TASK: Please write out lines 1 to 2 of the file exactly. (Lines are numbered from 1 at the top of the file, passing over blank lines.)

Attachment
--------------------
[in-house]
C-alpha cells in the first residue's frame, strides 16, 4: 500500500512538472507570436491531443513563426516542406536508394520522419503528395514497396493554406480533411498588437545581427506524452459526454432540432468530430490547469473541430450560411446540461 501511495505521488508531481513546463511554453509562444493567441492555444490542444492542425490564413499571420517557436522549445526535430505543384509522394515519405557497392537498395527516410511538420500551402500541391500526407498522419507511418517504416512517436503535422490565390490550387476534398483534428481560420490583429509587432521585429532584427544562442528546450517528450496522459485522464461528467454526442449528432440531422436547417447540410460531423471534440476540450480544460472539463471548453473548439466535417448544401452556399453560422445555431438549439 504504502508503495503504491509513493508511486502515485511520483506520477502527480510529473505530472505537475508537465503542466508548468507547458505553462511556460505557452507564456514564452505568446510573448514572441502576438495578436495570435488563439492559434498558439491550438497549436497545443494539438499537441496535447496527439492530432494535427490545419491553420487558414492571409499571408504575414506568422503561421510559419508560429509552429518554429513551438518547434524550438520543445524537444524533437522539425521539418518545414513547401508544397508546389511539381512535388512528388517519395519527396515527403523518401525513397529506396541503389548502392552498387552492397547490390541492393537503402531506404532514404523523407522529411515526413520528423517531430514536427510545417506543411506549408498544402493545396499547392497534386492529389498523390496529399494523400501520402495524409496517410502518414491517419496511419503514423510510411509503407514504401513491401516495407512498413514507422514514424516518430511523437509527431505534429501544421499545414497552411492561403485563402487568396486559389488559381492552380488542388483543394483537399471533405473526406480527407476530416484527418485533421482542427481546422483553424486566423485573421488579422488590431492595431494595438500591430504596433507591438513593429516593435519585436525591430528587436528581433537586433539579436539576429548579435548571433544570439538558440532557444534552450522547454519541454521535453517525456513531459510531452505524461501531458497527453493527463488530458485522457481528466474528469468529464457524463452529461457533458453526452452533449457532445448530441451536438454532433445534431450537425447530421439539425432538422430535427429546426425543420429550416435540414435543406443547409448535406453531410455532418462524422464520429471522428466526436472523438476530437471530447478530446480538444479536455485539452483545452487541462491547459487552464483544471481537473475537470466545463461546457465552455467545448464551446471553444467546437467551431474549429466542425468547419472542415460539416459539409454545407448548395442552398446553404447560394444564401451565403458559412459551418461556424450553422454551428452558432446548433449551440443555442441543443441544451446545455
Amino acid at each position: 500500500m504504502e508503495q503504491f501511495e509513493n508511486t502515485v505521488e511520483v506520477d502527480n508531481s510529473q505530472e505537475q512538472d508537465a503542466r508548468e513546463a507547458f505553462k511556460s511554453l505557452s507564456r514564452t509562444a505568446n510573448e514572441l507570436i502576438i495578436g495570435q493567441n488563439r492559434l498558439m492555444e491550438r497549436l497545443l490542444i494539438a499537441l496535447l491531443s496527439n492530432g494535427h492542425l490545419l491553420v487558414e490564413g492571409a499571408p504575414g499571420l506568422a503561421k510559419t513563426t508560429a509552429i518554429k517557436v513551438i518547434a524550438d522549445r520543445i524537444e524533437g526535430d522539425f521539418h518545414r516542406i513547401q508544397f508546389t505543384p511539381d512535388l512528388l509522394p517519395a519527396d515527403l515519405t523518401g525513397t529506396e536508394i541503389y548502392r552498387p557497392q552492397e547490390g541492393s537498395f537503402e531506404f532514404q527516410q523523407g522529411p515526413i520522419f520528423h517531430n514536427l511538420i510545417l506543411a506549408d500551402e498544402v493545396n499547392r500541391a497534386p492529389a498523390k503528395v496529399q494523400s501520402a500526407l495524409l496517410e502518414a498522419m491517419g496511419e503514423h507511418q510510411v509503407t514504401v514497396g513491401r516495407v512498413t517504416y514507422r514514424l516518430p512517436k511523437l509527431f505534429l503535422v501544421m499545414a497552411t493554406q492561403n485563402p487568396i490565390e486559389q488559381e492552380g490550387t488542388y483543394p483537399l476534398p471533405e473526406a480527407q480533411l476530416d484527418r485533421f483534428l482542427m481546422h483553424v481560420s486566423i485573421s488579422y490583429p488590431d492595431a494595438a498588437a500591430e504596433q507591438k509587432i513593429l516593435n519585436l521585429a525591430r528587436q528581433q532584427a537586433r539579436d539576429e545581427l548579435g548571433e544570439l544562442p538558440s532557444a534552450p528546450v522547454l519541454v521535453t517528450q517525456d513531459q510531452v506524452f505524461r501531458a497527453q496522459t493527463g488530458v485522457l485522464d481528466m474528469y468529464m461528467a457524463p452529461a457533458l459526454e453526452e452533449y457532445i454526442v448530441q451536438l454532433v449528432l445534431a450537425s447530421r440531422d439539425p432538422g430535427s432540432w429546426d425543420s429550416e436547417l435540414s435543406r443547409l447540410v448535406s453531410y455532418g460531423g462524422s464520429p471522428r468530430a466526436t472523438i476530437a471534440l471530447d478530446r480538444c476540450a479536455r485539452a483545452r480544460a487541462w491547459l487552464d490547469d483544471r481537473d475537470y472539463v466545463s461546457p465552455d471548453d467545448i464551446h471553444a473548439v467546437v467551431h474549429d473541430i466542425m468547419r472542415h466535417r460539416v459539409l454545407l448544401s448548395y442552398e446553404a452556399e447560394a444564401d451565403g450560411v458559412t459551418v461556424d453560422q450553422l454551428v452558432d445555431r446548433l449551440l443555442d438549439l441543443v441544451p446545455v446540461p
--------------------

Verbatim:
[in-house]
C-alpha cells in the first residue's frame, strides 16, 4: 500500500512538472507570436491531443513563426516542406536508394520522419503528395514497396493554406480533411498588437545581427506524452459526454432540432468530430490547469473541430450560411446540461 501511495505521488508531481513546463511554453509562444493567441492555444490542444492542425490564413499571420517557436522549445526535430505543384509522394515519405557497392537498395527516410511538420500551402500541391500526407498522419507511418517504416512517436503535422490565390490550387476534398483534428481560420490583429509587432521585429532584427544562442528546450517528450496522459485522464461528467454526442449528432440531422436547417447540410460531423471534440476540450480544460472539463471548453473548439466535417448544401452556399453560422445555431438549439 504504502508503495503504491509513493508511486502515485511520483506520477502527480510529473505530472505537475508537465503542466508548468507547458505553462511556460505557452507564456514564452505568446510573448514572441502576438495578436495570435488563439492559434498558439491550438497549436497545443494539438499537441496535447496527439492530432494535427490545419491553420487558414492571409499571408504575414506568422503561421510559419508560429509552429518554429513551438518547434524550438520543445524537444524533437522539425521539418518545414513547401508544397508546389511539381512535388512528388517519395519527396515527403523518401525513397529506396541503389548502392552498387552492397547490390541492393537503402531506404532514404523523407522529411515526413520528423517531430514536427510545417506543411506549408498544402493545396499547392497534386492529389498523390496529399494523400501520402495524409496517410502518414491517419496511419503514423510510411509503407514504401513491401516495407512498413514507422514514424516518430511523437509527431505534429501544421499545414497552411492561403485563402487568396486559389488559381492552380488542388483543394483537399471533405473526406480527407476530416484527418485533421482542427481546422483553424486566423485573421488579422488590431492595431494595438500591430504596433507591438513593429516593435519585436525591430528587436528581433537586433539579436539576429548579435548571433544570439538558440532557444534552450522547454519541454521535453517525456513531459510531452505524461501531458497527453493527463488530458485522457481528466474528469468529464457524463452529461457533458453526452452533449457532445448530441451536438454532433445534431450537425447530421439539425432538422430535427429546426425543420429550416435540414435543406443547409448535406453531410455532418462524422464520429471522428466526436472523438476530437471530447478530446480538444479536455485539452483545452487541462491547459487552464483544471481537473475537470466545463461546457465552455467545448464551446471553444467546437467551431474549429466542425468547419472542415460539416459539409454545407448548395442552398446553404447560394444564401451565403458559412459551418461556424450553422454551428452558432446548433449551440443555442441543443441544451446545455